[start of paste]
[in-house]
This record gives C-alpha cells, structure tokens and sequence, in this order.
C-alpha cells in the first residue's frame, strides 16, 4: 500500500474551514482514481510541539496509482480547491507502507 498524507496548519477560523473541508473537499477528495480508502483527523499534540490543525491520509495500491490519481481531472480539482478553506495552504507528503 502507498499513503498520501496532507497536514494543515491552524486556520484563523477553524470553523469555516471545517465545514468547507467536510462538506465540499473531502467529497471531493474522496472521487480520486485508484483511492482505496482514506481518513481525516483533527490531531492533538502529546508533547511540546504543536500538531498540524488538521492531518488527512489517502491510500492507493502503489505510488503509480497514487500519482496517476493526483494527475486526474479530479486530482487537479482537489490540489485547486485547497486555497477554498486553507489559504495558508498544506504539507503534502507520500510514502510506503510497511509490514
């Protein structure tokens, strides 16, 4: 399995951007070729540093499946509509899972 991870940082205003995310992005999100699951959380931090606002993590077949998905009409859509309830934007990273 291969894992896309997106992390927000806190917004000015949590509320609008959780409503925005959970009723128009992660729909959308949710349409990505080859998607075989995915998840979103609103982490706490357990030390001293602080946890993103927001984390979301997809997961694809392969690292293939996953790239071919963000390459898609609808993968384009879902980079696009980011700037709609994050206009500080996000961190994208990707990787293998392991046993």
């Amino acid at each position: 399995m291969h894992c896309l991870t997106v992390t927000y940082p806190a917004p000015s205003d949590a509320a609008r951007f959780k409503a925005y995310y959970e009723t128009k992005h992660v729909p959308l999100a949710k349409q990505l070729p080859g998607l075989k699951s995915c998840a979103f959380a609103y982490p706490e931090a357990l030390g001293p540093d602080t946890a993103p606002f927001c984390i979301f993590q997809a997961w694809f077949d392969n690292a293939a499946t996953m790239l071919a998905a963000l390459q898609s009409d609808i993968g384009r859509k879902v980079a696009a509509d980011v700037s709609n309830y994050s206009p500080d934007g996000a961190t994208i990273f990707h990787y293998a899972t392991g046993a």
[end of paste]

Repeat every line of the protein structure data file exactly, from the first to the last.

[in-house]
This record gives C-alpha cells, structure tokens and sequence, in this order.
C-alpha cells in the first residue's frame, strides 16, 4: 500500500474551514482514481510541539496509482480547491507502507 498524507496548519477560523473541508473537499477528495480508502483527523499534540490543525491520509495500491490519481481531472480539482478553506495552504507528503 502507498499513503498520501496532507497536514494543515491552524486556520484563523477553524470553523469555516471545517465545514468547507467536510462538506465540499473531502467529497471531493474522496472521487480520486485508484483511492482505496482514506481518513481525516483533527490531531492533538502529546508533547511540546504543536500538531498540524488538521492531518488527512489517502491510500492507493502503489505510488503509480497514487500519482496517476493526483494527475486526474479530479486530482487537479482537489490540489485547486485547497486555497477554498486553507489559504495558508498544506504539507503534502507520500510514502510506503510497511509490514
């Protein structure tokens, strides 16, 4: 399995951007070729540093499946509509899972 991870940082205003995310992005999100699951959380931090606002993590077949998905009409859509309830934007990273 291969894992896309997106992390927000806190917004000015949590509320609008959780409503925005959970009723128009992660729909959308949710349409990505080859998607075989995915998840979103609103982490706490357990030390001293602080946890993103927001984390979301997809997961694809392969690292293939996953790239071919963000390459898609609808993968384009879902980079696009980011700037709609994050206009500080996000961190994208990707990787293998392991046993």
């Amino acid at each position: 399995m291969h894992c896309l991870t997106v992390t927000y940082p806190a917004p000015s205003d949590a509320a609008r951007f959780k409503a925005y995310y959970e009723t128009k992005h992660v729909p959308l999100a949710k349409q990505l070729p080859g998607l075989k699951s995915c998840a979103f959380a609103y982490p706490e931090a357990l030390g001293p540093d602080t946890a993103p606002f927001c984390i979301f993590q997809a997961w694809f077949d392969n690292a293939a499946t996953m790239l071919a998905a963000l390459q898609s009409d609808i993968g384009r859509k879902v980079a696009a509509d980011v700037s709609n309830y994050s206009p500080d934007g996000a961190t994208i990273f990707h990787y293998a899972t392991g046993a």